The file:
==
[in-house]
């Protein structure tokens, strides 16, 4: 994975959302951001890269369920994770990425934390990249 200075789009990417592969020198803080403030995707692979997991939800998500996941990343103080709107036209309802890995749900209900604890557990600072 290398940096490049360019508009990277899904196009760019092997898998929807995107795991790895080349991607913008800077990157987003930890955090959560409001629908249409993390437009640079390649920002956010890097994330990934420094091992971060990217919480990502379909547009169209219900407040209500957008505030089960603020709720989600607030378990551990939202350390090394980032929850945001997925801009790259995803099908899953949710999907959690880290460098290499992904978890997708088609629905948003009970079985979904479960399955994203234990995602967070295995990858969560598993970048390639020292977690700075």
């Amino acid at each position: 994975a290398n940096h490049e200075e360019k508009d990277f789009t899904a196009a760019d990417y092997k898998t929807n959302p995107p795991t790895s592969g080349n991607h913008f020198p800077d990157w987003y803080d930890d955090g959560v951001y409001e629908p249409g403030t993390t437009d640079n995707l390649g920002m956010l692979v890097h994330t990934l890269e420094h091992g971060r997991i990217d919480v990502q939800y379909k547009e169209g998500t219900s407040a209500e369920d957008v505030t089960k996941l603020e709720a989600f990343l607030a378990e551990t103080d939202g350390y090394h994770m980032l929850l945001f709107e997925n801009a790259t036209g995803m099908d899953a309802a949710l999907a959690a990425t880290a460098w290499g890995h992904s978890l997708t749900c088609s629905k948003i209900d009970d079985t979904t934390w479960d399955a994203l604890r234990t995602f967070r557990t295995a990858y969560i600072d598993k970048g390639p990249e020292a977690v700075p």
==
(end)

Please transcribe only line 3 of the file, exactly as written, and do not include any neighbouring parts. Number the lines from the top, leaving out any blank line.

């Amino acid at each position: 994975a290398n940096h490049e200075e360019k508009d990277f789009t899904a196009a760019d990417y092997k898998t929807n959302p995107p795991t790895s592969g080349n991607h913008f020198p800077d990157w987003y803080d930890d955090g959560v951001y409001e629908p249409g403030t993390t437009d640079n995707l390649g920002m956010l692979v890097h994330t990934l890269e420094h091992g971060r997991i990217d919480v990502q939800y379909k547009e169209g998500t219900s407040a209500e369920d957008v505030t089960k996941l603020e709720a989600f990343l607030a378990e551990t103080d939202g350390y090394h994770m980032l929850l945001f709107e997925n801009a790259t036209g995803m099908d899953a309802a949710l999907a959690a990425t880290a460098w290499g890995h992904s978890l997708t749900c088609s629905k948003i209900d009970d079985t979904t934390w479960d399955a994203l604890r234990t995602f967070r557990t295995a990858y969560i600072d598993k970048g390639p990249e020292a977690v700075p």